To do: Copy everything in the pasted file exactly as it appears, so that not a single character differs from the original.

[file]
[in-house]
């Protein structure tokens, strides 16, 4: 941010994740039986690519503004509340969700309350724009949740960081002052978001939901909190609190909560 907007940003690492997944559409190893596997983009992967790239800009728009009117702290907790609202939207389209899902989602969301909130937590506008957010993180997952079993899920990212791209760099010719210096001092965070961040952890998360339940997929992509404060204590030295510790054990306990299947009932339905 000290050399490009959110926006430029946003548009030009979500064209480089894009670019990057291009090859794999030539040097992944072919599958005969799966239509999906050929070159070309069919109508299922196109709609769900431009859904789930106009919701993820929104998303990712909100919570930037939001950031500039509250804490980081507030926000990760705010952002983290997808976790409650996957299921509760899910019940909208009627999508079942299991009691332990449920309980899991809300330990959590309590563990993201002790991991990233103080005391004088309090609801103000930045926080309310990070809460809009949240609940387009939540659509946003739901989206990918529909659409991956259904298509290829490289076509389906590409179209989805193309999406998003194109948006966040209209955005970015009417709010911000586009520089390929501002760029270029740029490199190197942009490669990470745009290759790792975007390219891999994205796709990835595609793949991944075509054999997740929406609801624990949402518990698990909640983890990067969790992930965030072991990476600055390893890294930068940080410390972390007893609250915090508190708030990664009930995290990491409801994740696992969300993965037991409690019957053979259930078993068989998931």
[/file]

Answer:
[in-house]
């Protein structure tokens, strides 16, 4: 941010994740039986690519503004509340969700309350724009949740960081002052978001939901909190609190909560 907007940003690492997944559409190893596997983009992967790239800009728009009117702290907790609202939207389209899902989602969301909130937590506008957010993180997952079993899920990212791209760099010719210096001092965070961040952890998360339940997929992509404060204590030295510790054990306990299947009932339905 000290050399490009959110926006430029946003548009030009979500064209480089894009670019990057291009090859794999030539040097992944072919599958005969799966239509999906050929070159070309069919109508299922196109709609769900431009859904789930106009919701993820929104998303990712909100919570930037939001950031500039509250804490980081507030926000990760705010952002983290997808976790409650996957299921509760899910019940909208009627999508079942299991009691332990449920309980899991809300330990959590309590563990993201002790991991990233103080005391004088309090609801103000930045926080309310990070809460809009949240609940387009939540659509946003739901989206990918529909659409991956259904298509290829490289076509389906590409179209989805193309999406998003194109948006966040209209955005970015009417709010911000586009520089390929501002760029270029740029490199190197942009490669990470745009290759790792975007390219891999994205796709990835595609793949991944075509054999997740929406609801624990949402518990698990909640983890990067969790992930965030072991990476600055390893890294930068940080410390972390007893609250915090508190708030990664009930995290990491409801994740696992969300993965037991409690019957053979259930078993068989998931």